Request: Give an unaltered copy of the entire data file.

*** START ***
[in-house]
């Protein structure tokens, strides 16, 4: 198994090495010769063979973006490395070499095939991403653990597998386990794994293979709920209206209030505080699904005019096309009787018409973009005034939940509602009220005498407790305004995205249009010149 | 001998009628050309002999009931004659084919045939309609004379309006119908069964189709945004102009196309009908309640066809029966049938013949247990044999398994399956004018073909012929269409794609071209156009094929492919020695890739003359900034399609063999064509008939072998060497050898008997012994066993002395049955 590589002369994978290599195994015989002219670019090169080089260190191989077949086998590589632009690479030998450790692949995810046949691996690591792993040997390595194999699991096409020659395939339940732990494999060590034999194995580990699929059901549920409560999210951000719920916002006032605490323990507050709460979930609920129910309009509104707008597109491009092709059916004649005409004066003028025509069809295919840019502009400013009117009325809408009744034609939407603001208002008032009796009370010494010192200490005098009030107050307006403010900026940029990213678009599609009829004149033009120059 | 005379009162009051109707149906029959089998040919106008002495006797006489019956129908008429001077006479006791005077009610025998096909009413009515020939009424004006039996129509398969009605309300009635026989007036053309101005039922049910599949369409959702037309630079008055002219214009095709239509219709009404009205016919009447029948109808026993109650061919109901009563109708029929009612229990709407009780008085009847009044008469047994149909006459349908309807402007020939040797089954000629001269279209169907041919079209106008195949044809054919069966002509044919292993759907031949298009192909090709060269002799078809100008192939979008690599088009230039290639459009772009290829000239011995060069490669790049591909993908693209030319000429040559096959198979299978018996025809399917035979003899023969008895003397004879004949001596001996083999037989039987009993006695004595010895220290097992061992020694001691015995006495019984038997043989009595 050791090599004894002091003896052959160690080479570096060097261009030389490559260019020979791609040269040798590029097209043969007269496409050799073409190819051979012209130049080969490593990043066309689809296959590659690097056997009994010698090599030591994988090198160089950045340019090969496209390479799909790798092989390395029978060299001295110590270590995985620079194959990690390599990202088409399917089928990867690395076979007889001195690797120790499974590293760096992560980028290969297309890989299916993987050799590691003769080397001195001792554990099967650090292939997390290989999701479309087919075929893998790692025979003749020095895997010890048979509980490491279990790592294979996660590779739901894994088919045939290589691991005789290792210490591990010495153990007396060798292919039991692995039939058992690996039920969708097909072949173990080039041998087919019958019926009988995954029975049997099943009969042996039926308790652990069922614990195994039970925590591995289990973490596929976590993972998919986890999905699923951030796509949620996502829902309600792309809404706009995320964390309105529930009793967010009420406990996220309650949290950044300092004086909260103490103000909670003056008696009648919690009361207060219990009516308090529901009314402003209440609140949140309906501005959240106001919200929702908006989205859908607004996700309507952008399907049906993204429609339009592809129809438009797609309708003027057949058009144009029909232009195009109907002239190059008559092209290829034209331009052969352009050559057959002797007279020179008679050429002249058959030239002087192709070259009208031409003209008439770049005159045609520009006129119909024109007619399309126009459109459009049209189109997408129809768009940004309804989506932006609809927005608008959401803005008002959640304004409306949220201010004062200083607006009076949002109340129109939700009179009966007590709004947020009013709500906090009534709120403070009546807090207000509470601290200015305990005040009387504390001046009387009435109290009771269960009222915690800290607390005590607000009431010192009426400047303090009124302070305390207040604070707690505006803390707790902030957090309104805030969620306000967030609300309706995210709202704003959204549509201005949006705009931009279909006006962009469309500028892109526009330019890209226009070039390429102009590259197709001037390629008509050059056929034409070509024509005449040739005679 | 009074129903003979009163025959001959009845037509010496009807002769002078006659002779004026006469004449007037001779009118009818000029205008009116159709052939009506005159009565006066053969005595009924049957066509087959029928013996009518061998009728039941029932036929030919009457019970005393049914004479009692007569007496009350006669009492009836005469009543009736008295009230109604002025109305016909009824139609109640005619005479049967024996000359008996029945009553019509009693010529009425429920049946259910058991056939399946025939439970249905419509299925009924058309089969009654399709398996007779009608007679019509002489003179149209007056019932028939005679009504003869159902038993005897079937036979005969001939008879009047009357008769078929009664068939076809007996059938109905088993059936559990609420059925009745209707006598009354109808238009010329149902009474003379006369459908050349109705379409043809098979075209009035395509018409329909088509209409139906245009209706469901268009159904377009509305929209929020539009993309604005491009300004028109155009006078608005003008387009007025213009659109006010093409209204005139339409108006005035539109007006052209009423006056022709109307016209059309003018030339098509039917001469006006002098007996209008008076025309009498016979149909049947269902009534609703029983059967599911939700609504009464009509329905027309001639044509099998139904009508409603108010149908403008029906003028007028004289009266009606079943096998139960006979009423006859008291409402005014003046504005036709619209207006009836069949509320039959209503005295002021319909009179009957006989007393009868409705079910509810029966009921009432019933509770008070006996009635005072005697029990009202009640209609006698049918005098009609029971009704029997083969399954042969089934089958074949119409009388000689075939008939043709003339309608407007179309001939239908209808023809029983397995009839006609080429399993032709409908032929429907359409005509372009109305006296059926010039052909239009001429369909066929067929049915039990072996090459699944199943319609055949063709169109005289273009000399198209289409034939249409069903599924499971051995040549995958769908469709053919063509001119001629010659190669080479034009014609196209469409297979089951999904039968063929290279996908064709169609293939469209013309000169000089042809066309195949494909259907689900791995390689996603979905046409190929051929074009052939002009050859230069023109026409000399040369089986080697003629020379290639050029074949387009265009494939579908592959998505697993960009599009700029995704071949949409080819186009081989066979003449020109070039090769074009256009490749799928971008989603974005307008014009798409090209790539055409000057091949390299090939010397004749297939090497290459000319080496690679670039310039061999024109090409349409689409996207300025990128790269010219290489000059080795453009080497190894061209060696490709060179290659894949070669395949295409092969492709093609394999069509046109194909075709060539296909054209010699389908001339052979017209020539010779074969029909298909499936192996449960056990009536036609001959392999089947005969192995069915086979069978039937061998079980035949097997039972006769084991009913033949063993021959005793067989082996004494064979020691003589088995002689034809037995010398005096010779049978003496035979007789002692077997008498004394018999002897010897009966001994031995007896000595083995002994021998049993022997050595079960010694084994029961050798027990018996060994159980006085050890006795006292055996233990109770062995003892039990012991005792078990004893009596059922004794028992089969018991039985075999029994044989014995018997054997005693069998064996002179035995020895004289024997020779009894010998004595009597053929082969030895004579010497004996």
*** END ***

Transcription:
[in-house]
């Protein structure tokens, strides 16, 4: 198994090495010769063979973006490395070499095939991403653990597998386990794994293979709920209206209030505080699904005019096309009787018409973009005034939940509602009220005498407790305004995205249009010149 | 001998009628050309002999009931004659084919045939309609004379309006119908069964189709945004102009196309009908309640066809029966049938013949247990044999398994399956004018073909012929269409794609071209156009094929492919020695890739003359900034399609063999064509008939072998060497050898008997012994066993002395049955 590589002369994978290599195994015989002219670019090169080089260190191989077949086998590589632009690479030998450790692949995810046949691996690591792993040997390595194999699991096409020659395939339940732990494999060590034999194995580990699929059901549920409560999210951000719920916002006032605490323990507050709460979930609920129910309009509104707008597109491009092709059916004649005409004066003028025509069809295919840019502009400013009117009325809408009744034609939407603001208002008032009796009370010494010192200490005098009030107050307006403010900026940029990213678009599609009829004149033009120059 | 005379009162009051109707149906029959089998040919106008002495006797006489019956129908008429001077006479006791005077009610025998096909009413009515020939009424004006039996129509398969009605309300009635026989007036053309101005039922049910599949369409959702037309630079008055002219214009095709239509219709009404009205016919009447029948109808026993109650061919109901009563109708029929009612229990709407009780008085009847009044008469047994149909006459349908309807402007020939040797089954000629001269279209169907041919079209106008195949044809054919069966002509044919292993759907031949298009192909090709060269002799078809100008192939979008690599088009230039290639459009772009290829000239011995060069490669790049591909993908693209030319000429040559096959198979299978018996025809399917035979003899023969008895003397004879004949001596001996083999037989039987009993006695004595010895220290097992061992020694001691015995006495019984038997043989009595 050791090599004894002091003896052959160690080479570096060097261009030389490559260019020979791609040269040798590029097209043969007269496409050799073409190819051979012209130049080969490593990043066309689809296959590659690097056997009994010698090599030591994988090198160089950045340019090969496209390479799909790798092989390395029978060299001295110590270590995985620079194959990690390599990202088409399917089928990867690395076979007889001195690797120790499974590293760096992560980028290969297309890989299916993987050799590691003769080397001195001792554990099967650090292939997390290989999701479309087919075929893998790692025979003749020095895997010890048979509980490491279990790592294979996660590779739901894994088919045939290589691991005789290792210490591990010495153990007396060798292919039991692995039939058992690996039920969708097909072949173990080039041998087919019958019926009988995954029975049997099943009969042996039926308790652990069922614990195994039970925590591995289990973490596929976590993972998919986890999905699923951030796509949620996502829902309600792309809404706009995320964390309105529930009793967010009420406990996220309650949290950044300092004086909260103490103000909670003056008696009648919690009361207060219990009516308090529901009314402003209440609140949140309906501005959240106001919200929702908006989205859908607004996700309507952008399907049906993204429609339009592809129809438009797609309708003027057949058009144009029909232009195009109907002239190059008559092209290829034209331009052969352009050559057959002797007279020179008679050429002249058959030239002087192709070259009208031409003209008439770049005159045609520009006129119909024109007619399309126009459109459009049209189109997408129809768009940004309804989506932006609809927005608008959401803005008002959640304004409306949220201010004062200083607006009076949002109340129109939700009179009966007590709004947020009013709500906090009534709120403070009546807090207000509470601290200015305990005040009387504390001046009387009435109290009771269960009222915690800290607390005590607000009431010192009426400047303090009124302070305390207040604070707690505006803390707790902030957090309104805030969620306000967030609300309706995210709202704003959204549509201005949006705009931009279909006006962009469309500028892109526009330019890209226009070039390429102009590259197709001037390629008509050059056929034409070509024509005449040739005679 | 009074129903003979009163025959001959009845037509010496009807002769002078006659002779004026006469004449007037001779009118009818000029205008009116159709052939009506005159009565006066053969005595009924049957066509087959029928013996009518061998009728039941029932036929030919009457019970005393049914004479009692007569007496009350006669009492009836005469009543009736008295009230109604002025109305016909009824139609109640005619005479049967024996000359008996029945009553019509009693010529009425429920049946259910058991056939399946025939439970249905419509299925009924058309089969009654399709398996007779009608007679019509002489003179149209007056019932028939005679009504003869159902038993005897079937036979005969001939008879009047009357008769078929009664068939076809007996059938109905088993059936559990609420059925009745209707006598009354109808238009010329149902009474003379006369459908050349109705379409043809098979075209009035395509018409329909088509209409139906245009209706469901268009159904377009509305929209929020539009993309604005491009300004028109155009006078608005003008387009007025213009659109006010093409209204005139339409108006005035539109007006052209009423006056022709109307016209059309003018030339098509039917001469006006002098007996209008008076025309009498016979149909049947269902009534609703029983059967599911939700609504009464009509329905027309001639044509099998139904009508409603108010149908403008029906003028007028004289009266009606079943096998139960006979009423006859008291409402005014003046504005036709619209207006009836069949509320039959209503005295002021319909009179009957006989007393009868409705079910509810029966009921009432019933509770008070006996009635005072005697029990009202009640209609006698049918005098009609029971009704029997083969399954042969089934089958074949119409009388000689075939008939043709003339309608407007179309001939239908209808023809029983397995009839006609080429399993032709409908032929429907359409005509372009109305006296059926010039052909239009001429369909066929067929049915039990072996090459699944199943319609055949063709169109005289273009000399198209289409034939249409069903599924499971051995040549995958769908469709053919063509001119001629010659190669080479034009014609196209469409297979089951999904039968063929290279996908064709169609293939469209013309000169000089042809066309195949494909259907689900791995390689996603979905046409190929051929074009052939002009050859230069023109026409000399040369089986080697003629020379290639050029074949387009265009494939579908592959998505697993960009599009700029995704071949949409080819186009081989066979003449020109070039090769074009256009490749799928971008989603974005307008014009798409090209790539055409000057091949390299090939010397004749297939090497290459000319080496690679670039310039061999024109090409349409689409996207300025990128790269010219290489000059080795453009080497190894061209060696490709060179290659894949070669395949295409092969492709093609394999069509046109194909075709060539296909054209010699389908001339052979017209020539010779074969029909298909499936192996449960056990009536036609001959392999089947005969192995069915086979069978039937061998079980035949097997039972006769084991009913033949063993021959005793067989082996004494064979020691003589088995002689034809037995010398005096010779049978003496035979007789002692077997008498004394018999002897010897009966001994031995007896000595083995002994021998049993022997050595079960010694084994029961050798027990018996060994159980006085050890006795006292055996233990109770062995003892039990012991005792078990004893009596059922004794028992089969018991039985075999029994044989014995018997054997005693069998064996002179035995020895004289024997020779009894010998004595009597053929082969030895004579010497004996």